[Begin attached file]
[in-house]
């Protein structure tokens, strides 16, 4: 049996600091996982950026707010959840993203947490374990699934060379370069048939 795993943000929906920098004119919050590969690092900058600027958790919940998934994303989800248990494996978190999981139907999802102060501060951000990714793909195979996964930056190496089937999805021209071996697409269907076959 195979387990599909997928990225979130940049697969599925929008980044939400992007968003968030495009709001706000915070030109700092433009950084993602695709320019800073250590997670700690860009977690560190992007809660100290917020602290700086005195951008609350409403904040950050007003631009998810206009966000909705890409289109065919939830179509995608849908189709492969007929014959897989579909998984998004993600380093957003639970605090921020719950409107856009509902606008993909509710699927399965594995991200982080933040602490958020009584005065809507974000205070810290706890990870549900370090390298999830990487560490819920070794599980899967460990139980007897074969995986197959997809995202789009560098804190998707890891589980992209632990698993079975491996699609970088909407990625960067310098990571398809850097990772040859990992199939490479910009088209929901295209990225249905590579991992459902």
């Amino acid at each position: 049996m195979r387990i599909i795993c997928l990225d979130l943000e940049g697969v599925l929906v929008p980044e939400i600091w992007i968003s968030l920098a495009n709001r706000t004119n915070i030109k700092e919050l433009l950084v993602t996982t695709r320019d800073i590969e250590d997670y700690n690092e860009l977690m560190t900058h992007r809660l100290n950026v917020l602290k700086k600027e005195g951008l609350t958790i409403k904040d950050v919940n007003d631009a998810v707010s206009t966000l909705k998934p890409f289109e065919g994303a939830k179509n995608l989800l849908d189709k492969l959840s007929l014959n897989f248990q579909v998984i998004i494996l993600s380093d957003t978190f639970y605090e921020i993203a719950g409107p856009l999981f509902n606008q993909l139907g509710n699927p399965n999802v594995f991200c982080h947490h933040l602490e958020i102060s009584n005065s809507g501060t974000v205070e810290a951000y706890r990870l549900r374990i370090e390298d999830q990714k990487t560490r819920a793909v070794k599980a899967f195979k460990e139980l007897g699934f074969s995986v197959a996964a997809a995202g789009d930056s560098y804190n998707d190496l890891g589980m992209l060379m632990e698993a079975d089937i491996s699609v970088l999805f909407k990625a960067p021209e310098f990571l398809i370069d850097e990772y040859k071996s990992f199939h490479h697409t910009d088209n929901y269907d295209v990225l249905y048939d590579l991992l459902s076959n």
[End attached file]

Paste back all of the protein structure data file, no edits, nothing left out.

[in-house]
């Protein structure tokens, strides 16, 4: 049996600091996982950026707010959840993203947490374990699934060379370069048939 795993943000929906920098004119919050590969690092900058600027958790919940998934994303989800248990494996978190999981139907999802102060501060951000990714793909195979996964930056190496089937999805021209071996697409269907076959 195979387990599909997928990225979130940049697969599925929008980044939400992007968003968030495009709001706000915070030109700092433009950084993602695709320019800073250590997670700690860009977690560190992007809660100290917020602290700086005195951008609350409403904040950050007003631009998810206009966000909705890409289109065919939830179509995608849908189709492969007929014959897989579909998984998004993600380093957003639970605090921020719950409107856009509902606008993909509710699927399965594995991200982080933040602490958020009584005065809507974000205070810290706890990870549900370090390298999830990487560490819920070794599980899967460990139980007897074969995986197959997809995202789009560098804190998707890891589980992209632990698993079975491996699609970088909407990625960067310098990571398809850097990772040859990992199939490479910009088209929901295209990225249905590579991992459902």
């Amino acid at each position: 049996m195979r387990i599909i795993c997928l990225d979130l943000e940049g697969v599925l929906v929008p980044e939400i600091w992007i968003s968030l920098a495009n709001r706000t004119n915070i030109k700092e919050l433009l950084v993602t996982t695709r320019d800073i590969e250590d997670y700690n690092e860009l977690m560190t900058h992007r809660l100290n950026v917020l602290k700086k600027e005195g951008l609350t958790i409403k904040d950050v919940n007003d631009a998810v707010s206009t966000l909705k998934p890409f289109e065919g994303a939830k179509n995608l989800l849908d189709k492969l959840s007929l014959n897989f248990q579909v998984i998004i494996l993600s380093d957003t978190f639970y605090e921020i993203a719950g409107p856009l999981f509902n606008q993909l139907g509710n699927p399965n999802v594995f991200c982080h947490h933040l602490e958020i102060s009584n005065s809507g501060t974000v205070e810290a951000y706890r990870l549900r374990i370090e390298d999830q990714k990487t560490r819920a793909v070794k599980a899967f195979k460990e139980l007897g699934f074969s995986v197959a996964a997809a995202g789009d930056s560098y804190n998707d190496l890891g589980m992209l060379m632990e698993a079975d089937i491996s699609v970088l999805f909407k990625a960067p021209e310098f990571l398809i370069d850097e990772y040859k071996s990992f199939h490479h697409t910009d088209n929901y269907d295209v990225l249905y048939d590579l991992l459902s076959n």